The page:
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Jens Schauder

What I look for in frameworks

In every project the discussion comes up over and over again: should we use framework X? or Y? or no framework at all? Even when you limit yourself to the frameworks for web development in the Java space the choices are so plentiful, nobody can know them all. So I need a quick way do identify which frameworks sound promising to me and which I keep for weekend projects.

  1. Stay away from the new kid on the block. While it might be fun to play with the coolest newest thing, I work on projects that have a life cycle of 10-30 years. I wouldn’t want to support an application using some library that was cool between March and July in 1996. Therefore I try not to put that kind of burden on others.
  2. Do one thing and do it well. A bad example for this is Hibernate/JPA. It does (or tries to) provide all of the following
    • mapping between a relational and an object-oriented model
    • caching
    • change detection
    • caching
    • query dsl

    It is kind of ok for a framework or library to provide multiple services, if you can decide on each service separately if you want to use it or not. But if it controls to many aspects of your project, the chance that it doesn’t do anything well gets huge. And you won’t be able to exchange it easily, because now you have to replace half a dozen libraries at once.

  3. Method calls are cool. Annotations are ok. Byte code manipulation is scary. Code generation a reason to run for the hills. In the list only method calls can be abstracted over properly. All the other stuff tends to get in your way. Annotations are kind of harmless, but it is easy to get in situations where you have more annotations than actual code. Byte code manipulation starts to put some serious constraints on what you can do in your code. And code generation additional slows down your build process.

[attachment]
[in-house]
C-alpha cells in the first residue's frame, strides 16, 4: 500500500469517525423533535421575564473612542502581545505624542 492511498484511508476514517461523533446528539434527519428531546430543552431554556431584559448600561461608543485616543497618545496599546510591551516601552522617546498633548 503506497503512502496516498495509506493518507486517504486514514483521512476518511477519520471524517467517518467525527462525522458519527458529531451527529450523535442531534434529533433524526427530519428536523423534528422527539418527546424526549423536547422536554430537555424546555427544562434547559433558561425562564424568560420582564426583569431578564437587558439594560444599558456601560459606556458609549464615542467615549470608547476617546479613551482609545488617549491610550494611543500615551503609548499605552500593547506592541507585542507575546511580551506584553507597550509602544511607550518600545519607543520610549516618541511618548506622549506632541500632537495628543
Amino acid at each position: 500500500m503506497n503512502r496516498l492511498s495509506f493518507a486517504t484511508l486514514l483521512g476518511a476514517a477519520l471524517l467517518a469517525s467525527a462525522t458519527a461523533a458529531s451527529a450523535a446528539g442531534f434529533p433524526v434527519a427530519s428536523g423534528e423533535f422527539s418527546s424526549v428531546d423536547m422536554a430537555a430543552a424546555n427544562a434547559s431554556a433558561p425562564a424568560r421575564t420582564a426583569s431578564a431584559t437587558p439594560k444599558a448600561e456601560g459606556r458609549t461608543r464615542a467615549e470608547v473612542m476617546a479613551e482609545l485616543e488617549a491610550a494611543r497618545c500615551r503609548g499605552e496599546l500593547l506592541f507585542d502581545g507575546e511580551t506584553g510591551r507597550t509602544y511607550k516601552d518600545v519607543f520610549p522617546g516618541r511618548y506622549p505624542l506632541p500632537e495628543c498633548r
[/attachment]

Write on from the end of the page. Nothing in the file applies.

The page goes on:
4. Keep the fingers of my domain model. The domain model is really the important part of an application. I can change the persistence or the ui of an application, but if I have to rework the domain model, everything changes and I’m essential rewriting the application. Also I need all the flexibility the programming language of choice offers to design the domain model. I don’t want to get restricted by some stupid framework that requires default constructors or getters and setters for all fields.
  5. Can we handle it? There are many things that sound really awesome, but they require a so different style of coding, that many developers will have a hard time tackling it. And just because I think I can handle it, doesn’t necessarily mean I actually can. So better stay simple and old-fashioned.
Reference: What I look for in frameworks from our JCG partner Jens Schauder at the Schauderhaft blog.
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Jacob Zimmerman
5 years ago

Amen, brother!
Though, I’m not sure about that last point. Mostly, it’s too ambiguous for me to be sure what you mean by it, but if you mean what I think you mean, then it’s a little off the mark. You should be open to new styles, especially ones that help you to make your code more concise and easy to read.

Jan Vladimir Mostert
5 years ago

“Stay away from the new kid on the block” – hehe, that’s some great advice!

Unless it’s a toy project, that new kid should stay out of production-grade systems.

Tom Henricksen
5 years ago

I too have been burned by “The New Kid on the Block” too. Another one to avoid is if the framework is a one man show. I remember using a framework that was just one person’s hobby and then they moved on and no one was around to fix bugs or security issues.

Jan Vladimir Mostert
5 years ago

one-man-frameworks, I also avoid them, my concern is always, what happens if the dude dies tomorrow, who will maintain that framework …